Neurologic syndromes related to anti-GAD65: Clinical and serologic response to treatment

Amaia Muñoz-Lopetegi, Marienke A.A.M. de Bruijn, Sanae Boukhrissi, Anna E.M. Bastiaansen, Mariska M.P. Nagtzaam, Esther S.P. Hulsenboom, Agnita J.W. Boon, Rinze F. Neuteboom, Juna M. de Vries, Peter A.E. Sillevis Smitt, Marco W.J. Schreurs, Maarten J. Titulaer*

*Corresponding author for this work

Research output: Contribution to journalArticleAcademicpeer-review

109 Citations (Scopus)
27 Downloads (Pure)

Abstract

OBJECTIVE: Antibodies against glutamic acid decarboxylase 65 (anti-GAD65) are associated with a number of neurologic syndromes. However, their pathogenic role is controversial. Our objective was to describe clinical and paraclinical characteristics of anti-GAD65 patients and analyze their response to immunotherapy. METHODS: Retrospectively, we studied patients (n = 56) with positive anti-GAD65 and any neurologic symptom. We tested serum and CSF with ELISA, immunohistochemistry, and cell-based assay. Accordingly, we set a cutoff value of 10,000 IU/mL in serum by ELISA to group patients into high-concentration (n = 36) and low-concentration (n = 20) groups. We compared clinical and immunologic features and analyzed response to immunotherapy. RESULTS: Classical anti-GAD65-associated syndromes were seen in 34/36 patients with high concentration (94%): stiff-person syndrome (7), cerebellar ataxia (3), chronic epilepsy (9), limbic encephalitis (9), or an overlap of 2 or more of the former (6). Patients with low concentrations had a broad, heterogeneous symptom spectrum. Immunotherapy was effective in 19/27 treated patients (70%), although none of them completely recovered. Antibody concentration reduction occurred in 15/17 patients with available pre- and post-treatment samples (median reduction 69%; range 27%-99%), of which 14 improved clinically. The 2 patients with unchanged concentrations showed no clinical improvement. No differences in treatment responses were observed between specific syndromes. CONCLUSION: Most patients with high anti-GAD65 concentrations (>10,000 IU/mL) showed some improvement after immunotherapy, unfortunately without complete recovery. Serum antibody concentrations' course might be useful to monitor response. In patients with low anti-GAD65 concentrations, especially in those without typical clinical phenotypes, diagnostic alternatives are more likely.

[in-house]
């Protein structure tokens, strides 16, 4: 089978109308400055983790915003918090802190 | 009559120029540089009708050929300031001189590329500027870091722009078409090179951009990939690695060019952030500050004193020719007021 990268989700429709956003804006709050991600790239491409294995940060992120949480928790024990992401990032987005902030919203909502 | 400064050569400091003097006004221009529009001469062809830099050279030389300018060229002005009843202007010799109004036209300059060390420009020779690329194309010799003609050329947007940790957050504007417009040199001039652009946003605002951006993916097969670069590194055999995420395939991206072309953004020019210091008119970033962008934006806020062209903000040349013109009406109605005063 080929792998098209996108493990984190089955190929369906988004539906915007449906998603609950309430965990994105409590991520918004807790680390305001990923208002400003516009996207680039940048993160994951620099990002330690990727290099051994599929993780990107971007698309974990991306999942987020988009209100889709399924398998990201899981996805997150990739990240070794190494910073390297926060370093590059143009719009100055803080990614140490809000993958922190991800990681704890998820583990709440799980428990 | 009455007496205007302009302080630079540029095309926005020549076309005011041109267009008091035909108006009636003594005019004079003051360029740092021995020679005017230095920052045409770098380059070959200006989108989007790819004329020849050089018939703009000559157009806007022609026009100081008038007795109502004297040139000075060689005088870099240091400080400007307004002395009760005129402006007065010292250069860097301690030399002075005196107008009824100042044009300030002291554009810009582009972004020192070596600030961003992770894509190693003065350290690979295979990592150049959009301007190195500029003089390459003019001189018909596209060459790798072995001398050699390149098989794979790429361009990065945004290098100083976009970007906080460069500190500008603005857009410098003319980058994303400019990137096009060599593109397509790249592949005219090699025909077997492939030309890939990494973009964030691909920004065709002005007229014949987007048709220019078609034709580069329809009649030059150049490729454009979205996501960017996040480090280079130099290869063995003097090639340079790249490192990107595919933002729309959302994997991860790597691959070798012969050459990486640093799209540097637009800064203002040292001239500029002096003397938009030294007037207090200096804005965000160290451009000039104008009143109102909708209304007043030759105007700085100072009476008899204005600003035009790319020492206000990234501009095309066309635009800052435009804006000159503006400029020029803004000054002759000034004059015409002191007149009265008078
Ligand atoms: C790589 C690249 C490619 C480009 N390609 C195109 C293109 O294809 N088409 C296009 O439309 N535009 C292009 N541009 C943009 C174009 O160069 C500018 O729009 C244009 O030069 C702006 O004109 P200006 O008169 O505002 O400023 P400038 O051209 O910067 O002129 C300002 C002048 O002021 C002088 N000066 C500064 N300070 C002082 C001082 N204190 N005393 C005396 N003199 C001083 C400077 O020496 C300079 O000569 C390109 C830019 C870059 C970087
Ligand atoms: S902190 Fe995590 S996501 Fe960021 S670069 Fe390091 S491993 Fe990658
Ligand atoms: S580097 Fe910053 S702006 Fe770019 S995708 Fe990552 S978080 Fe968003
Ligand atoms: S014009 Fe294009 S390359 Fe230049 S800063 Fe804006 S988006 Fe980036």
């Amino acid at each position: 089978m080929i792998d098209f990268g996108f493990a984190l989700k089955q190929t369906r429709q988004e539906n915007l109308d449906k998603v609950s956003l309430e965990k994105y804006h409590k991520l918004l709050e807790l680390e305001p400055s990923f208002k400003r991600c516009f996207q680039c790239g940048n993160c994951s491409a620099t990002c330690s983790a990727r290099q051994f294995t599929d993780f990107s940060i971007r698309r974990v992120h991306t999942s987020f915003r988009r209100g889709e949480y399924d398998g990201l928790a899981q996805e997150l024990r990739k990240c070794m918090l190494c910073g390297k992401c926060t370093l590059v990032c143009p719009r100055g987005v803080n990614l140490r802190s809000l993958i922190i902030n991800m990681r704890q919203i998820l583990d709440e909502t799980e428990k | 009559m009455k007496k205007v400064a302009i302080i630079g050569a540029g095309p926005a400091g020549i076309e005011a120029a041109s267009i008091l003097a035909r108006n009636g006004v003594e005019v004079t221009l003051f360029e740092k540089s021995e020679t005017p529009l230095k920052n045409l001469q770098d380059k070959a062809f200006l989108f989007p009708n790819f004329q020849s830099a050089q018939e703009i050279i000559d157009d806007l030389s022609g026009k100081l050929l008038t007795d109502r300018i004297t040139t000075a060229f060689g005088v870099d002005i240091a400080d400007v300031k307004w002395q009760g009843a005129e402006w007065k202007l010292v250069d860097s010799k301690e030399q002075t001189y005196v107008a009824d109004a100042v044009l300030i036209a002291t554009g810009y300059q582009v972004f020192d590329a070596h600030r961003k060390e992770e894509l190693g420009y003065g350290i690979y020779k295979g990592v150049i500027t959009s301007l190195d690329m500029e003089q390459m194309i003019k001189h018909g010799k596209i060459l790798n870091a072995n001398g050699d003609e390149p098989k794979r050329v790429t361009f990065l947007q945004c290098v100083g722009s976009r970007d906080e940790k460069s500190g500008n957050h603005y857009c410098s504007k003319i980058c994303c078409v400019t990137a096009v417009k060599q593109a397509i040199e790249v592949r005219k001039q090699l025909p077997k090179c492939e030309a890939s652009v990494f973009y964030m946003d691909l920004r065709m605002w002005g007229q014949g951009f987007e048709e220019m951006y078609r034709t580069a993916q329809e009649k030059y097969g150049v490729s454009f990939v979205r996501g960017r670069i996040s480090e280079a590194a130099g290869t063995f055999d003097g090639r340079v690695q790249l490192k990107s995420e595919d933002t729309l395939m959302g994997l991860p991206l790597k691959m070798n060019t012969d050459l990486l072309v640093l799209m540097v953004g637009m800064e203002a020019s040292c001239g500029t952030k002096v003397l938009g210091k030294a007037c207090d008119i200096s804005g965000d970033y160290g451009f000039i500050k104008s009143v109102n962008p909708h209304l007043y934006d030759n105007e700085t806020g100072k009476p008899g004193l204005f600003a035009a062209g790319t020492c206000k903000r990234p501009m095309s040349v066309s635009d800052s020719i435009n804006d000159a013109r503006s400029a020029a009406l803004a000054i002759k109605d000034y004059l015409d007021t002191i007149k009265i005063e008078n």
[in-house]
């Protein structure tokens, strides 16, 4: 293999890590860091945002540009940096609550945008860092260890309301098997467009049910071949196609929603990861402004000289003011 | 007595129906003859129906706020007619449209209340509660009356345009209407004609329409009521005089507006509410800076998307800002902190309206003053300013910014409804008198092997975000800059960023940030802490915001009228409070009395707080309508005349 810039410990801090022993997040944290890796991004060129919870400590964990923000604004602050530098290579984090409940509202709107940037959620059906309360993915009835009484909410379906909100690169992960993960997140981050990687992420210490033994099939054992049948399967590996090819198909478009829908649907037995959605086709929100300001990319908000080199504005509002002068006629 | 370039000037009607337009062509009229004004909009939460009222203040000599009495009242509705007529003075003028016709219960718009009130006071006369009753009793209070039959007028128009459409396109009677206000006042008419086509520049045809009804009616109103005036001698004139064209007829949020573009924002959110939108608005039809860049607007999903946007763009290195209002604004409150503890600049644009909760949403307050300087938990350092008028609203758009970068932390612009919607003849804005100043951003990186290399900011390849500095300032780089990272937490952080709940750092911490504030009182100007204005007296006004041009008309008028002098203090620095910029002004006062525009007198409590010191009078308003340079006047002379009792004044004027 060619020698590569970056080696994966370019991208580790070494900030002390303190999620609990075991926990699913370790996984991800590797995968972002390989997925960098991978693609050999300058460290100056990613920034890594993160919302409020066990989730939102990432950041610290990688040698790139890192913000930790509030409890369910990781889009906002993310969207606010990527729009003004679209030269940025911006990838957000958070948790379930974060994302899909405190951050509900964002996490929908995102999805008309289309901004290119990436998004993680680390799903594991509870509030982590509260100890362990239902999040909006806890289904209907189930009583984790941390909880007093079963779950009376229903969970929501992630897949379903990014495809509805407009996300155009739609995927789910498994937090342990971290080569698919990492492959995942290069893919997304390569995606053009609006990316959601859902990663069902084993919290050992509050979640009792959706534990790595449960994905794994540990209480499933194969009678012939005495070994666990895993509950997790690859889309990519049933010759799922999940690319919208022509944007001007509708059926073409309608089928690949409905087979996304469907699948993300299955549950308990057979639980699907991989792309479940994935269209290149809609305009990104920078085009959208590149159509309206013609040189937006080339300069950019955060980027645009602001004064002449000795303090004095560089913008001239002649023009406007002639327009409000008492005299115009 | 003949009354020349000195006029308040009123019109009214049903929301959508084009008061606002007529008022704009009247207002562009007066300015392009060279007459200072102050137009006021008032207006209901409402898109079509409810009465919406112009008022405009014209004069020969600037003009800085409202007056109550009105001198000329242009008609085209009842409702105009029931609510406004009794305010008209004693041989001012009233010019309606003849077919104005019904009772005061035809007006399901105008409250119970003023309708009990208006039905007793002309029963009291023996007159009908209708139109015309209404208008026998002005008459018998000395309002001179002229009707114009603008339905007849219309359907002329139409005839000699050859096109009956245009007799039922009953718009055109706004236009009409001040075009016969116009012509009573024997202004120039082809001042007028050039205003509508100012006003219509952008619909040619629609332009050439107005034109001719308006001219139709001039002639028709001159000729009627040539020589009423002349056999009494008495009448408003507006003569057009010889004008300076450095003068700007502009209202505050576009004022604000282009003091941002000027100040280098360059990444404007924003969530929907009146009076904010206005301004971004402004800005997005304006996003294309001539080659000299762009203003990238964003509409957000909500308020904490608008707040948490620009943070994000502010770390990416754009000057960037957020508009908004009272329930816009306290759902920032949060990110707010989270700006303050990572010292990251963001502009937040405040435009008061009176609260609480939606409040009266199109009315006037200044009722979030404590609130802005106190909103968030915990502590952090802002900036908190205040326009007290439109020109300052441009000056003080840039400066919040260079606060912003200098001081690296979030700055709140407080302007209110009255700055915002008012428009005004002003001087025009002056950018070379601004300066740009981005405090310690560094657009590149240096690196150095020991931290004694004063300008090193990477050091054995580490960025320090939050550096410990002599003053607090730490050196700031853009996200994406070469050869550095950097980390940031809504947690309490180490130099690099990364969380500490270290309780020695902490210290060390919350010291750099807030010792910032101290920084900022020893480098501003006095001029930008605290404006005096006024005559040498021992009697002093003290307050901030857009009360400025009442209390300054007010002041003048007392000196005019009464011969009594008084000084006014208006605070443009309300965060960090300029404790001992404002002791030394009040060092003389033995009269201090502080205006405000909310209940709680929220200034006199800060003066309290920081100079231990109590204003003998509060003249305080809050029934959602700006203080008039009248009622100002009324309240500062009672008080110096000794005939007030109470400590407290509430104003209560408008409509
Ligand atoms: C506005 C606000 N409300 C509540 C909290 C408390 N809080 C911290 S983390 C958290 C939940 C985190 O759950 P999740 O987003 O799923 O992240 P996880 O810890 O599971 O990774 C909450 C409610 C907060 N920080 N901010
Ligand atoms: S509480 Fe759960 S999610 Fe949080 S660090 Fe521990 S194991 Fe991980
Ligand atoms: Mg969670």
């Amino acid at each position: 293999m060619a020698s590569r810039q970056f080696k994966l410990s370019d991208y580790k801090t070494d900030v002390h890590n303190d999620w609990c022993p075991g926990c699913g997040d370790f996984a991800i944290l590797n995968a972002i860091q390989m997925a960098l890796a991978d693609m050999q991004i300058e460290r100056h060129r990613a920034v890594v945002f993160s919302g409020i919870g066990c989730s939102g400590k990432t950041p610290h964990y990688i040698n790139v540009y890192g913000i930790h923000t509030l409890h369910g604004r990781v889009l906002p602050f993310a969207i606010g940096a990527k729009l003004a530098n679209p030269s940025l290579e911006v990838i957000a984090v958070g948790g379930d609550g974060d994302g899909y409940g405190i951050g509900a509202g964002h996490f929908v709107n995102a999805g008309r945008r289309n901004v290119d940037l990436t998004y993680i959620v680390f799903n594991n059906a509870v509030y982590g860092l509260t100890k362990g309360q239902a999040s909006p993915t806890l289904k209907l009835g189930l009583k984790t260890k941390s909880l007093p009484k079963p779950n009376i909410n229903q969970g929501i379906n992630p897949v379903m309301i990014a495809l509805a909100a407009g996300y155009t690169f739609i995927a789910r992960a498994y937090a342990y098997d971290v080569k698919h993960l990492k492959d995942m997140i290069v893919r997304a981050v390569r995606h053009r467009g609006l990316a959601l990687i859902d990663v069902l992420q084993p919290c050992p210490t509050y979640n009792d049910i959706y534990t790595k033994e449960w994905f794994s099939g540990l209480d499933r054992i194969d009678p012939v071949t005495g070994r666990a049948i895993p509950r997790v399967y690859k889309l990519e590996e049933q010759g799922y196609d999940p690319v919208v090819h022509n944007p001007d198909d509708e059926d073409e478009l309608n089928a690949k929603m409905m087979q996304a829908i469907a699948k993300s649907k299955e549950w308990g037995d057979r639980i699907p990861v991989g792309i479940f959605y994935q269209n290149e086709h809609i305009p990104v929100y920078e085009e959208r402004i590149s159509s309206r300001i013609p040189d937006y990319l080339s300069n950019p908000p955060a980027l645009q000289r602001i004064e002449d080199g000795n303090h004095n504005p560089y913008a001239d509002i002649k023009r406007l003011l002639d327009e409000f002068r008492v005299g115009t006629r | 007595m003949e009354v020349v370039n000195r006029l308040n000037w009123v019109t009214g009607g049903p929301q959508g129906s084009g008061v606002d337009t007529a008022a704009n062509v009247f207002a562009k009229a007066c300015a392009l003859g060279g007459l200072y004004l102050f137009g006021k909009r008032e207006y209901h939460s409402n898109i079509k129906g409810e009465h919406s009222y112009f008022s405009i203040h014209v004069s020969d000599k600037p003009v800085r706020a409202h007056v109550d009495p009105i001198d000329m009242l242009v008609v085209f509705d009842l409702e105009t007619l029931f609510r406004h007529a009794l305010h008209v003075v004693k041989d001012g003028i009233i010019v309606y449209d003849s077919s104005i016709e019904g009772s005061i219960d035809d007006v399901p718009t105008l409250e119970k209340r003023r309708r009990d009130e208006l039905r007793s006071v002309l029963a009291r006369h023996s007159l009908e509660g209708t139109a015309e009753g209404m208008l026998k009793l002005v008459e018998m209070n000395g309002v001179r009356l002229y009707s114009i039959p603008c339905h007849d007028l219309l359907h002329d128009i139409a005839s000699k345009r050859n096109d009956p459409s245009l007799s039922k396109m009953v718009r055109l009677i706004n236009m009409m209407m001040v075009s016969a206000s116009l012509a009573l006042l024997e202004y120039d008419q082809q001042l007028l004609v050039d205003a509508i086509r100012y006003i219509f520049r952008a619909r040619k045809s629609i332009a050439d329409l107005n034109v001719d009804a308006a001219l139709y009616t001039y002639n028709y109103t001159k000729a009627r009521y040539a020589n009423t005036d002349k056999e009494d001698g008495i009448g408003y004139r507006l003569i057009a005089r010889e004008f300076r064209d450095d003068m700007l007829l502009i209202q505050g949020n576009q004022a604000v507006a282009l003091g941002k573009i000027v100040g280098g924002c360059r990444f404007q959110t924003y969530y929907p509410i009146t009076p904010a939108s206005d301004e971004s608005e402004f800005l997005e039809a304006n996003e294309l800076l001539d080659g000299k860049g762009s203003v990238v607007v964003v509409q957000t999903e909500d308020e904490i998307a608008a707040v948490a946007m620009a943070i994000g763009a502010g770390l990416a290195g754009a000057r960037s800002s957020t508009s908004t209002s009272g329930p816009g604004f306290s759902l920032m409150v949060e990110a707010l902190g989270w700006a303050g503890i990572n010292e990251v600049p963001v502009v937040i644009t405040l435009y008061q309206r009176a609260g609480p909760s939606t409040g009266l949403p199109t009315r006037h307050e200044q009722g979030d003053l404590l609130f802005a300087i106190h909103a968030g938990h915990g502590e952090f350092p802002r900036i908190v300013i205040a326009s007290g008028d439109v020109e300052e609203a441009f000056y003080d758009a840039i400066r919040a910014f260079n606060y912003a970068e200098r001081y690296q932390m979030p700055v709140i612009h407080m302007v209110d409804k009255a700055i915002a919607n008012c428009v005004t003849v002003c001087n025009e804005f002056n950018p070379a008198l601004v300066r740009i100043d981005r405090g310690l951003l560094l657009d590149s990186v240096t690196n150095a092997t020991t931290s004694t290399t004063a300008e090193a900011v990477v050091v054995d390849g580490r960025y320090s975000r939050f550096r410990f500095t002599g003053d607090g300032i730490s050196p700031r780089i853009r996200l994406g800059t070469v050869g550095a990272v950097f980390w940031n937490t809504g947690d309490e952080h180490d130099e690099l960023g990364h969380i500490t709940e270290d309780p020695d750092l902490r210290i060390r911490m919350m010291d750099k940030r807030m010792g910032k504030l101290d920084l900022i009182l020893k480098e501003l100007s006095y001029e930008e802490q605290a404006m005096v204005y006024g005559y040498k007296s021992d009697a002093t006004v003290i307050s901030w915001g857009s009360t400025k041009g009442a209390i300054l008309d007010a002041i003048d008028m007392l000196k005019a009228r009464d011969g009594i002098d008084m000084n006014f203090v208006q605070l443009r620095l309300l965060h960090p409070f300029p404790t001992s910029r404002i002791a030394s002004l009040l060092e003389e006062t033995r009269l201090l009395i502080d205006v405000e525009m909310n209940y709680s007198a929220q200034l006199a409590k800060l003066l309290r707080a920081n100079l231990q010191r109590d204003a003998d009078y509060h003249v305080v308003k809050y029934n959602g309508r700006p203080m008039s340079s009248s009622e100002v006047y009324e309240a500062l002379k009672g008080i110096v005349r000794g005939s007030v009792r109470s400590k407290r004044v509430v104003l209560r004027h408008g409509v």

Original languageEnglish
JournalNeurology(R) neuroimmunology & neuroinflammation
Volume7
Issue number3
DOIs
Publication statusPublished - May 2020

Bibliographical note

Publisher Copyright:
Copyright © 2020 The Author(s). Published by Wolters Kluwer Health, Inc. on behalf of the American Academy of Neurology.

Research programs

  • EMC COEUR-09
  • EMC MM-02-72-02
  • EMC MM-03-44-06
  • EMC MM-04-44-02
  • EMC OR-01

Fingerprint

Dive into the research topics of 'Neurologic syndromes related to anti-GAD65: Clinical and serologic response to treatment'. Together they form a unique fingerprint.

Cite this